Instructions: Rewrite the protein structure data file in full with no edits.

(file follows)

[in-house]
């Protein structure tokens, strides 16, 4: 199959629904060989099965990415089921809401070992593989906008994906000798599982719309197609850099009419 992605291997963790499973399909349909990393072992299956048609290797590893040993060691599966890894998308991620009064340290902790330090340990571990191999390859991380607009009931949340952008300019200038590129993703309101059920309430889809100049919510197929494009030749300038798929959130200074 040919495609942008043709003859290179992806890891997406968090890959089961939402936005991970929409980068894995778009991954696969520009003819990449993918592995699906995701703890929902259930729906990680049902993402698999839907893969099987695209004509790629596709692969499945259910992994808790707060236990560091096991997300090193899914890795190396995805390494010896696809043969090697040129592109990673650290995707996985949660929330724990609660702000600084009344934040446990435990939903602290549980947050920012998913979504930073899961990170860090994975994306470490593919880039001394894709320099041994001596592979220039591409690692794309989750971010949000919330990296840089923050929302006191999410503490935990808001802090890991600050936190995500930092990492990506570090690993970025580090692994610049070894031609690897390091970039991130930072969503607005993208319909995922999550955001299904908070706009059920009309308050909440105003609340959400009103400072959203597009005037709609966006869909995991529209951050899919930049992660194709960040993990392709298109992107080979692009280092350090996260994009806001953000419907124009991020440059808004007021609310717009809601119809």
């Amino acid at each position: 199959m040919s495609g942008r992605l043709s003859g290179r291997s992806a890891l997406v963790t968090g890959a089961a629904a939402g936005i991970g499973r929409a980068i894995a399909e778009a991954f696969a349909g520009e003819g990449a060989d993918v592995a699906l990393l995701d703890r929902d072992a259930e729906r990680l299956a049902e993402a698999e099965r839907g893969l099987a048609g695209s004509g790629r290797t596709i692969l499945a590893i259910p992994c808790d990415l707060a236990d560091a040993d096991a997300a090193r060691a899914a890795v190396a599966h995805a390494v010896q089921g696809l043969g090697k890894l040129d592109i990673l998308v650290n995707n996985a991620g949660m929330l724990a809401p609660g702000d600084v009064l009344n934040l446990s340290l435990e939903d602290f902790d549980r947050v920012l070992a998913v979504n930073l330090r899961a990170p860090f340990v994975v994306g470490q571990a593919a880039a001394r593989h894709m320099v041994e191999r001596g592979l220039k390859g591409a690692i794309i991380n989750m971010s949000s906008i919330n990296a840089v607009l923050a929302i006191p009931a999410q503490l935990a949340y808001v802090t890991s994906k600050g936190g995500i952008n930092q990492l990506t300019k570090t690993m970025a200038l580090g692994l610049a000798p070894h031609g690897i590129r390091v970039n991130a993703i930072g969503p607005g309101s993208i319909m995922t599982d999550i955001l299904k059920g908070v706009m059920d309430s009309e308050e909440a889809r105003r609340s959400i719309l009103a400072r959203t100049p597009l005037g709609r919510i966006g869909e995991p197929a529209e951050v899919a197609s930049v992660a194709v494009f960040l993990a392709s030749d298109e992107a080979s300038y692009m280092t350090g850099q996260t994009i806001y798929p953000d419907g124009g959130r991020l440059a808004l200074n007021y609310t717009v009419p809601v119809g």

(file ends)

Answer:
[in-house]
């Protein structure tokens, strides 16, 4: 199959629904060989099965990415089921809401070992593989906008994906000798599982719309197609850099009419 992605291997963790499973399909349909990393072992299956048609290797590893040993060691599966890894998308991620009064340290902790330090340990571990191999390859991380607009009931949340952008300019200038590129993703309101059920309430889809100049919510197929494009030749300038798929959130200074 040919495609942008043709003859290179992806890891997406968090890959089961939402936005991970929409980068894995778009991954696969520009003819990449993918592995699906995701703890929902259930729906990680049902993402698999839907893969099987695209004509790629596709692969499945259910992994808790707060236990560091096991997300090193899914890795190396995805390494010896696809043969090697040129592109990673650290995707996985949660929330724990609660702000600084009344934040446990435990939903602290549980947050920012998913979504930073899961990170860090994975994306470490593919880039001394894709320099041994001596592979220039591409690692794309989750971010949000919330990296840089923050929302006191999410503490935990808001802090890991600050936190995500930092990492990506570090690993970025580090692994610049070894031609690897390091970039991130930072969503607005993208319909995922999550955001299904908070706009059920009309308050909440105003609340959400009103400072959203597009005037709609966006869909995991529209951050899919930049992660194709960040993990392709298109992107080979692009280092350090996260994009806001953000419907124009991020440059808004007021609310717009809601119809």
């Amino acid at each position: 199959m040919s495609g942008r992605l043709s003859g290179r291997s992806a890891l997406v963790t968090g890959a089961a629904a939402g936005i991970g499973r929409a980068i894995a399909e778009a991954f696969a349909g520009e003819g990449a060989d993918v592995a699906l990393l995701d703890r929902d072992a259930e729906r990680l299956a049902e993402a698999e099965r839907g893969l099987a048609g695209s004509g790629r290797t596709i692969l499945a590893i259910p992994c808790d990415l707060a236990d560091a040993d096991a997300a090193r060691a899914a890795v190396a599966h995805a390494v010896q089921g696809l043969g090697k890894l040129d592109i990673l998308v650290n995707n996985a991620g949660m929330l724990a809401p609660g702000d600084v009064l009344n934040l446990s340290l435990e939903d602290f902790d549980r947050v920012l070992a998913v979504n930073l330090r899961a990170p860090f340990v994975v994306g470490q571990a593919a880039a001394r593989h894709m320099v041994e191999r001596g592979l220039k390859g591409a690692i794309i991380n989750m971010s949000s906008i919330n990296a840089v607009l923050a929302i006191p009931a999410q503490l935990a949340y808001v802090t890991s994906k600050g936190g995500i952008n930092q990492l990506t300019k570090t690993m970025a200038l580090g692994l610049a000798p070894h031609g690897i590129r390091v970039n991130a993703i930072g969503p607005g309101s993208i319909m995922t599982d999550i955001l299904k059920g908070v706009m059920d309430s009309e308050e909440a889809r105003r609340s959400i719309l009103a400072r959203t100049p597009l005037g709609r919510i966006g869909e995991p197929a529209e951050v899919a197609s930049v992660a194709v494009f960040l993990a392709s030749d298109e992107a080979s300038y692009m280092t350090g850099q996260t994009i806001y798929p953000d419907g124009g959130r991020l440059a808004l200074n007021y609310t717009v009419p809601v119809g």